The Personal Genome Project, which recently began the process of expanding its ranks, is founded on the idea of open consent: if you become a participant, there will be no serious attempt made to keep your DNA sequence or phenotypic data confidential. Participants take an exam and must score 100%; they learn the risks before they sign up. Given the almost-daily revelations about performance-enhancing drugs in baseball, might something akin to the PGP’s libertarian/caveat-emptor approach to genomic information be taken with athletes and PEDs? Jere Longman seems to think it might:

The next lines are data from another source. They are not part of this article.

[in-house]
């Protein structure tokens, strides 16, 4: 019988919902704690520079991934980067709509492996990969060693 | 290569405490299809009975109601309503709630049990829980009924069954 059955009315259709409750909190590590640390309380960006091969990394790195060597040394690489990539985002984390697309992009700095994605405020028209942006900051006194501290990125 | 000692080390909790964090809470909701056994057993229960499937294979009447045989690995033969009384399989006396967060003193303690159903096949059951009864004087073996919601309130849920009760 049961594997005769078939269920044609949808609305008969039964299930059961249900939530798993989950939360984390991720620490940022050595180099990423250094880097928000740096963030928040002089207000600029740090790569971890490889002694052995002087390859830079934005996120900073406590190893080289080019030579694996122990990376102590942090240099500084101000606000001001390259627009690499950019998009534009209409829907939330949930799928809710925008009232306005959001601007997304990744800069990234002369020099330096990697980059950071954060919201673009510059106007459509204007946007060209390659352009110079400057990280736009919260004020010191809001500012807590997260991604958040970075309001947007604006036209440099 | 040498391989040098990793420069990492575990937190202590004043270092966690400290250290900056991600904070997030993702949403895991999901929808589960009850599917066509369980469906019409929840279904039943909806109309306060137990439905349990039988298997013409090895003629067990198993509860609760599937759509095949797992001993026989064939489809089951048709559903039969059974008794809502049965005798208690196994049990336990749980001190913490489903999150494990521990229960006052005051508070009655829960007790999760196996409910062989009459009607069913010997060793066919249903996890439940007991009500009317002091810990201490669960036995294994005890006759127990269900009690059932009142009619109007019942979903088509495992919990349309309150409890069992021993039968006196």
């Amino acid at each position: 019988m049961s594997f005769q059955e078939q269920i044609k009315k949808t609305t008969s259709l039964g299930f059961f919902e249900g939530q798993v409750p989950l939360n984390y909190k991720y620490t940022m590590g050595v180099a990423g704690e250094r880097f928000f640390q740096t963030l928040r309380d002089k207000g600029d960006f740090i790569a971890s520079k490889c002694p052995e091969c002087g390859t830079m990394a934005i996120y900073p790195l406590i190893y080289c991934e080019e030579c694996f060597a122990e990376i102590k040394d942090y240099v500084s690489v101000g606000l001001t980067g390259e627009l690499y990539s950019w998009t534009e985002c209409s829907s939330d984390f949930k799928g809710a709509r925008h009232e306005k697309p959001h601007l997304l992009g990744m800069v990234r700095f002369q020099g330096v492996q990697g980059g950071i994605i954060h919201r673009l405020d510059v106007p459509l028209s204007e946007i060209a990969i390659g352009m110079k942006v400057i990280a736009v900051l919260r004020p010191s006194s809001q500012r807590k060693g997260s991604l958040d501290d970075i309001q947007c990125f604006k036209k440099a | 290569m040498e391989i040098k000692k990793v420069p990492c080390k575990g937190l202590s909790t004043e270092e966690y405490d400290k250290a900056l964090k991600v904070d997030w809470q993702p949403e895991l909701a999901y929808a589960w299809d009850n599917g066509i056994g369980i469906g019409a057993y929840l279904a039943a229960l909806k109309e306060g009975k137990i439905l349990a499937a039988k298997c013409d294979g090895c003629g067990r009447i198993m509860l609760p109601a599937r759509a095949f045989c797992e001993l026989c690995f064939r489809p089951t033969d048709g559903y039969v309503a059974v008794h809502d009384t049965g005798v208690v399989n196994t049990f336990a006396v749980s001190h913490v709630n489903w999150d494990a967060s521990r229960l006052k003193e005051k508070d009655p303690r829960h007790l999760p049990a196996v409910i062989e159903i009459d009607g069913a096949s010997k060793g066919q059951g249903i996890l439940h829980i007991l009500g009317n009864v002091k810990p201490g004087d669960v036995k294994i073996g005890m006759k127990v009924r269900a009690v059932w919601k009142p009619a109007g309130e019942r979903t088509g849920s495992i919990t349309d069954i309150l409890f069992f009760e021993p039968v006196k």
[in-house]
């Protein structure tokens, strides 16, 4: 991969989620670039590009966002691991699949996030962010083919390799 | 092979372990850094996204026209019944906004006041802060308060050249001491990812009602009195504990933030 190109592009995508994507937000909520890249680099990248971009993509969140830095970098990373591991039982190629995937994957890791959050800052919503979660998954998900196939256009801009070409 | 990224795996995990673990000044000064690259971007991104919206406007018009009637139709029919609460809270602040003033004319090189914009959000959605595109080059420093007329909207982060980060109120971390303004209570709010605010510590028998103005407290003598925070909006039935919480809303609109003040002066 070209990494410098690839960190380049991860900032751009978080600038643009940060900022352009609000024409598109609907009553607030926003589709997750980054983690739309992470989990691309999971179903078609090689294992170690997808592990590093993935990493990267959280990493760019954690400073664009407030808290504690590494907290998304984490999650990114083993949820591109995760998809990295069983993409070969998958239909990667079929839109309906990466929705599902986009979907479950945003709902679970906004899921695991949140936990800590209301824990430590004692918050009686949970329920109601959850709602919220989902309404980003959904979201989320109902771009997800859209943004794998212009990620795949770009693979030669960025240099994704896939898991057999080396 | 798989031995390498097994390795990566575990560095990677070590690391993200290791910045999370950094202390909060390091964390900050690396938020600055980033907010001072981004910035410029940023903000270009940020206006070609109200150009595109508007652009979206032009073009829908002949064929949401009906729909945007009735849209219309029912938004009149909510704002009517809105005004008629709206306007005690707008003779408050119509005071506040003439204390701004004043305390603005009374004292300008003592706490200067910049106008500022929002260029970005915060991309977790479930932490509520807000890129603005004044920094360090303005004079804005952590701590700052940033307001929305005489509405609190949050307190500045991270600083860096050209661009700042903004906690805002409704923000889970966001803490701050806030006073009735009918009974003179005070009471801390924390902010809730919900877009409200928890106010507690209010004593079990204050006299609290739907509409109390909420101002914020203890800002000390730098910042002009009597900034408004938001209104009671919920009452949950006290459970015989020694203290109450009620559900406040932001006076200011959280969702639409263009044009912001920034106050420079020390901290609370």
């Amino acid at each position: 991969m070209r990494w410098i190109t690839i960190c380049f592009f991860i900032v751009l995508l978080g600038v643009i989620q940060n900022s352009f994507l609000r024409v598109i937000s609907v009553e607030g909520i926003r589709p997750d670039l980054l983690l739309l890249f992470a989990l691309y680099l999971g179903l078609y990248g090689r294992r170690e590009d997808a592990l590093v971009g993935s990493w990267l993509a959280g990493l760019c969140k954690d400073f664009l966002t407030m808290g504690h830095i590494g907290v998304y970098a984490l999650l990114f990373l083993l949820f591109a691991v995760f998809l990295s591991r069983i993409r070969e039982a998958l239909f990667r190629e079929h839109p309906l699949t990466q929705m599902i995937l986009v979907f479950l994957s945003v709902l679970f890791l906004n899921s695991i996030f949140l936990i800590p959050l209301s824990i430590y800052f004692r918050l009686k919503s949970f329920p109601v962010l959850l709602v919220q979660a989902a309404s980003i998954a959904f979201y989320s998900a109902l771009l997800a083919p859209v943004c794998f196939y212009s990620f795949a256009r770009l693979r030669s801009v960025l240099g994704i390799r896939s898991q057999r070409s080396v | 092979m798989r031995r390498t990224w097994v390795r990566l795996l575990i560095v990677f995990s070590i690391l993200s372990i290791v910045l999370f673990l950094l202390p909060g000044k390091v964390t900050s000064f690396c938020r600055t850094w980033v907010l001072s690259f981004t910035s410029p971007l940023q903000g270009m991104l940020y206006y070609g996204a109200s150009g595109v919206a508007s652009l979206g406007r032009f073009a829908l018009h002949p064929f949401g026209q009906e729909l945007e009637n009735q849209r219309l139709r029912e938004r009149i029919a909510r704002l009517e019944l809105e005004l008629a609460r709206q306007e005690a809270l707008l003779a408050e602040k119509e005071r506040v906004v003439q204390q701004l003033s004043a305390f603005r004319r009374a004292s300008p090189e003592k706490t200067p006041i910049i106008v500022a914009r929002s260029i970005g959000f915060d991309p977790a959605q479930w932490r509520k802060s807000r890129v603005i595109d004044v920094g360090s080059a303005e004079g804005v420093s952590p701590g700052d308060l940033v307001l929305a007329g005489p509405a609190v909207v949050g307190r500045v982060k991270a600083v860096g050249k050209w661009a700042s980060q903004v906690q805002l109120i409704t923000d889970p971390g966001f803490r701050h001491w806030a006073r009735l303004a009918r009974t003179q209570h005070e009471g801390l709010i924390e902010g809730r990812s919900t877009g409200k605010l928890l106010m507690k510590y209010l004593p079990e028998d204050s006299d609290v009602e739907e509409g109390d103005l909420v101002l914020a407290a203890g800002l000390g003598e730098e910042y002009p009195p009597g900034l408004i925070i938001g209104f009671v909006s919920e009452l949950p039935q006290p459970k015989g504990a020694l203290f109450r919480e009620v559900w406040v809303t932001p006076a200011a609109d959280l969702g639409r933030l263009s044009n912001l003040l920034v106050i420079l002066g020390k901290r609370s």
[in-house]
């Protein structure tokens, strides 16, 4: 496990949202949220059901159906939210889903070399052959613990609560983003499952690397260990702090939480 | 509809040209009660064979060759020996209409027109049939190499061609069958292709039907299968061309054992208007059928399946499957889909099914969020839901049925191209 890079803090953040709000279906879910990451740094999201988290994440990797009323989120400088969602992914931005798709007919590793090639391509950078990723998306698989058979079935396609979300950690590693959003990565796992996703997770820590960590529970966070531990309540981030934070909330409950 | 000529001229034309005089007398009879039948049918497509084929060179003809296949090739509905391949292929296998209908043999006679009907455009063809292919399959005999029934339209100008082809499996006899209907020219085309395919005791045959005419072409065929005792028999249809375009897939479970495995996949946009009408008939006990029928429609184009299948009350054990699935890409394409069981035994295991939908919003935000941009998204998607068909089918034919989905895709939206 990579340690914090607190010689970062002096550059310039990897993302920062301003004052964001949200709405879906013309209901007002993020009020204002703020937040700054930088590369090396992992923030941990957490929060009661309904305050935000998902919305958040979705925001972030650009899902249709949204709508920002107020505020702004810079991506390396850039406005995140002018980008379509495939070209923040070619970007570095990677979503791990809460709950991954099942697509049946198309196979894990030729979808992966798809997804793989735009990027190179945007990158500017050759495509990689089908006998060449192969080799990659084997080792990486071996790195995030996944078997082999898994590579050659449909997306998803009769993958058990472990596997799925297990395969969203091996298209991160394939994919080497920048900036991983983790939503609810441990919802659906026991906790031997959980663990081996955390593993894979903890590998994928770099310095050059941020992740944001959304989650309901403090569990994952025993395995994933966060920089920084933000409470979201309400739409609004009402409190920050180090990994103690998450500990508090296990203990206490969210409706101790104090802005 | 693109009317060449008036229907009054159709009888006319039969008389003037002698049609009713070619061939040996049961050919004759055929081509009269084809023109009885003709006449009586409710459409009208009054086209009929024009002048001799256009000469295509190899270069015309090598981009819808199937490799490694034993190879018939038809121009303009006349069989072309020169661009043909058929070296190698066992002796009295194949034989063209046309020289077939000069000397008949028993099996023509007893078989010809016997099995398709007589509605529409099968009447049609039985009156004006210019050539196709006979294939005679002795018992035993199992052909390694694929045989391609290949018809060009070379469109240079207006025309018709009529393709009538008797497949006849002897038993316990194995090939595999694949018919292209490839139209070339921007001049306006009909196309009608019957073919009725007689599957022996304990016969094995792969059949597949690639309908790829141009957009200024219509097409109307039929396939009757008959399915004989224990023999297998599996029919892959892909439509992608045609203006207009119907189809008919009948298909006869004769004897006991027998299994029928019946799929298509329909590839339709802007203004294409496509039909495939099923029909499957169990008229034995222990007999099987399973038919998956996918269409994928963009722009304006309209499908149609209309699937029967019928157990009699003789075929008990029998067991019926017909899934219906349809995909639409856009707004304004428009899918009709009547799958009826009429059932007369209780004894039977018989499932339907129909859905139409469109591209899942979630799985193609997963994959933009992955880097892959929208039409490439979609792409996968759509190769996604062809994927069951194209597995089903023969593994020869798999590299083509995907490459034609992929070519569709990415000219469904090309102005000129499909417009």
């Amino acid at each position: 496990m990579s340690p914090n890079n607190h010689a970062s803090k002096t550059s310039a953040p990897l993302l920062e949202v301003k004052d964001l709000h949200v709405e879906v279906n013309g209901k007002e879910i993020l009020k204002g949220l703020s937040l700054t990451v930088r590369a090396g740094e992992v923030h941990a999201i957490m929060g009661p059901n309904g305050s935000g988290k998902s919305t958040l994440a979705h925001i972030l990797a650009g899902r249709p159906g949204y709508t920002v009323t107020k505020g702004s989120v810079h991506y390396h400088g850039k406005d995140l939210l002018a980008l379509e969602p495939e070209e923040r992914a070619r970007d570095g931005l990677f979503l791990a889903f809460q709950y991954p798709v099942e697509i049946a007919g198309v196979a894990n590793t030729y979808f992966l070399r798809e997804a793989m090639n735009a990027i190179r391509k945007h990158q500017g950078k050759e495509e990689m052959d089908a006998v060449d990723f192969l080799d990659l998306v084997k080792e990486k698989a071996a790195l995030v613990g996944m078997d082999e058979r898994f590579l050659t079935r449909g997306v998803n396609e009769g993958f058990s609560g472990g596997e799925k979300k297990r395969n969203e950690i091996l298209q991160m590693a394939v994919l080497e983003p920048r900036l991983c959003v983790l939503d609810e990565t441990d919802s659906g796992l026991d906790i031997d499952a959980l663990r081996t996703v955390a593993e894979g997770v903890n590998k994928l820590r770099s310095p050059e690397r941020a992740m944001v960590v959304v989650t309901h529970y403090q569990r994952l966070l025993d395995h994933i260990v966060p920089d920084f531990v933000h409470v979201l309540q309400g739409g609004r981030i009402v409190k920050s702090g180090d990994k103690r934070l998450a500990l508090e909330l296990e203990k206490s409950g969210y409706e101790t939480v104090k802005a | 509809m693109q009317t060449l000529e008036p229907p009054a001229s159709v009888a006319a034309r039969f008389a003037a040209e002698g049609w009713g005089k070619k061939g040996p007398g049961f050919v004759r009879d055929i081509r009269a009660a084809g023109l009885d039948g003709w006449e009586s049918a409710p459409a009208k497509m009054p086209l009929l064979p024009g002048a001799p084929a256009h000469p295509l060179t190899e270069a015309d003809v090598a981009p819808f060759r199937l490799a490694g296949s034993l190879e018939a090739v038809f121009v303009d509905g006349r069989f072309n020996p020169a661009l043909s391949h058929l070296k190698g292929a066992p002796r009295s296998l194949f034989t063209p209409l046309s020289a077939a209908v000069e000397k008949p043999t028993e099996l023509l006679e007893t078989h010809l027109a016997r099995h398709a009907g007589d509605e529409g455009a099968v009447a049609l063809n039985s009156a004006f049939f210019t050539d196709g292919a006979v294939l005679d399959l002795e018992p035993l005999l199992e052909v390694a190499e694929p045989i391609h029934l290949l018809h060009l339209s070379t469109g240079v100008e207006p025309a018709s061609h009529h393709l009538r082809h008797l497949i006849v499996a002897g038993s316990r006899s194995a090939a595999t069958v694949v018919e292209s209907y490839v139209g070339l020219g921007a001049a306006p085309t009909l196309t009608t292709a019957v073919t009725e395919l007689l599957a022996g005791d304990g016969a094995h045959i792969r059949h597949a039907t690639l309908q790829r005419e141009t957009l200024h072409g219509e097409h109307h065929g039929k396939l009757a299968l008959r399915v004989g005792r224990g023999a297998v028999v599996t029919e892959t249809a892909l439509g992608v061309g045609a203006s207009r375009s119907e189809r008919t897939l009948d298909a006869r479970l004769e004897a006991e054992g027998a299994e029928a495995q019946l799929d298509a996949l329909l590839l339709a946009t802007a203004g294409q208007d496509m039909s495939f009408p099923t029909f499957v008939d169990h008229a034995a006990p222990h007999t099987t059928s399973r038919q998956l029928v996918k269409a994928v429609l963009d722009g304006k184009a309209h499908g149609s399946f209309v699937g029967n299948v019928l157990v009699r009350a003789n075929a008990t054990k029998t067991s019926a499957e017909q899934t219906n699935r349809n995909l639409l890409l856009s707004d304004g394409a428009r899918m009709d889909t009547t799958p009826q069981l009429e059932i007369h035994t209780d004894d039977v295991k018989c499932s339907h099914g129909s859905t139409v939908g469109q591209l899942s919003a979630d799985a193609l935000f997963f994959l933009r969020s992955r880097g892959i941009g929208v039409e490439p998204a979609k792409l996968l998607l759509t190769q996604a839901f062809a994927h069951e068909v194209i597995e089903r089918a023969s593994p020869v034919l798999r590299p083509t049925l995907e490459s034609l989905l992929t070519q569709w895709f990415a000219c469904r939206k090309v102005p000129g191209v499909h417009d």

If there is anything to be gained from this latest suspension, hopefully it will be a serious debate about whether punishing athletes is justified or selective persecution. Baseball must ask itself whether it is better to continue harsh punitive measures -– which have had unintended consequences in other sports — or to educate athletes about doping and let them proceed at their own informed risk.